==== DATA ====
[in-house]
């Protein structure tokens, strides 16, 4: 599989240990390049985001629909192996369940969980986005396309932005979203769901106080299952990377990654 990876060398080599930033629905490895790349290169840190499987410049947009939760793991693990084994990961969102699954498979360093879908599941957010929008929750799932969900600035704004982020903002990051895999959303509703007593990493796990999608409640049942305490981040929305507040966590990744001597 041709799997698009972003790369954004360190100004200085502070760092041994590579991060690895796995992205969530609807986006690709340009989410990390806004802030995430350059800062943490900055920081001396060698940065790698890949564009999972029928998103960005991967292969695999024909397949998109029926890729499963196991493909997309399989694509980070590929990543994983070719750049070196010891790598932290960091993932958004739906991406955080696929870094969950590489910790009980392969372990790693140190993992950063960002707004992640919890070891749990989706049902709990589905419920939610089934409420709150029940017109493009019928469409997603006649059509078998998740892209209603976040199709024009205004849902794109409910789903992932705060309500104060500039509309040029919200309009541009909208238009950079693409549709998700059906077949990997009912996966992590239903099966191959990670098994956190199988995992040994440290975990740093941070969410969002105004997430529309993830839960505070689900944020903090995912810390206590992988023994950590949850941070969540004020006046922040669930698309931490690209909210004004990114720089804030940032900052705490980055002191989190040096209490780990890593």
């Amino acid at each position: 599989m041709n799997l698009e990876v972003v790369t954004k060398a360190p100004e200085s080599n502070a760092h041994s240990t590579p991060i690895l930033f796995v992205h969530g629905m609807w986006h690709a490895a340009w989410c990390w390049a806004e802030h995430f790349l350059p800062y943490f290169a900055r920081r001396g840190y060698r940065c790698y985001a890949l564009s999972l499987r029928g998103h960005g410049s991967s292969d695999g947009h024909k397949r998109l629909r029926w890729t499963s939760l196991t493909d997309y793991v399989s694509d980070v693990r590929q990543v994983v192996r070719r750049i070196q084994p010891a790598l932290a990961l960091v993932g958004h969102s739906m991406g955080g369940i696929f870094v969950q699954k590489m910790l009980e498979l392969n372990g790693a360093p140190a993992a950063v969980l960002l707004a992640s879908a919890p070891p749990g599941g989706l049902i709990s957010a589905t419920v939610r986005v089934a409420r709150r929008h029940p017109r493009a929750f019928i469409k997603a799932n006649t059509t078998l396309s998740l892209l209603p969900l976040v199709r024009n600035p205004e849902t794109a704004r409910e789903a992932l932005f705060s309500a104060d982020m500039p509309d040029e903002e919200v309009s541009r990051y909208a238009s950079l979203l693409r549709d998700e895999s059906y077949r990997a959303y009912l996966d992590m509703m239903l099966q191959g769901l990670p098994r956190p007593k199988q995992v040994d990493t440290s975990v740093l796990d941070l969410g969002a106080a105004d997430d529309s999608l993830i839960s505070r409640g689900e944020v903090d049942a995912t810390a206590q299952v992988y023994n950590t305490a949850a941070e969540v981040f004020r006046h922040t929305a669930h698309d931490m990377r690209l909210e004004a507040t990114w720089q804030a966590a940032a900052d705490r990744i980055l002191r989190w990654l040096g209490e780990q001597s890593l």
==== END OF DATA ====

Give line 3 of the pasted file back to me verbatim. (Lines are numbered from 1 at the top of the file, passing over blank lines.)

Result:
């Amino acid at each position: 599989m041709n799997l698009e990876v972003v790369t954004k060398a360190p100004e200085s080599n502070a760092h041994s240990t590579p991060i690895l930033f796995v992205h969530g629905m609807w986006h690709a490895a340009w989410c990390w390049a806004e802030h995430f790349l350059p800062y943490f290169a900055r920081r001396g840190y060698r940065c790698y985001a890949l564009s999972l499987r029928g998103h960005g410049s991967s292969d695999g947009h024909k397949r998109l629909r029926w890729t499963s939760l196991t493909d997309y793991v399989s694509d980070v693990r590929q990543v994983v192996r070719r750049i070196q084994p010891a790598l932290a990961l960091v993932g958004h969102s739906m991406g955080g369940i696929f870094v969950q699954k590489m910790l009980e498979l392969n372990g790693a360093p140190a993992a950063v969980l960002l707004a992640s879908a919890p070891p749990g599941g989706l049902i709990s957010a589905t419920v939610r986005v089934a409420r709150r929008h029940p017109r493009a929750f019928i469409k997603a799932n006649t059509t078998l396309s998740l892209l209603p969900l976040v199709r024009n600035p205004e849902t794109a704004r409910e789903a992932l932005f705060s309500a104060d982020m500039p509309d040029e903002e919200v309009s541009r990051y909208a238009s950079l979203l693409r549709d998700e895999s059906y077949r990997a959303y009912l996966d992590m509703m239903l099966q191959g769901l990670p098994r956190p007593k199988q995992v040994d990493t440290s975990v740093l796990d941070l969410g969002a106080a105004d997430d529309s999608l993830i839960s505070r409640g689900e944020v903090d049942a995912t810390a206590q299952v992988y023994n950590t305490a949850a941070e969540v981040f004020r006046h922040t929305a669930h698309d931490m990377r690209l909210e004004a507040t990114w720089q804030a966590a940032a900052d705490r990744i980055l002191r989190w990654l040096g209490e780990q001597s890593l």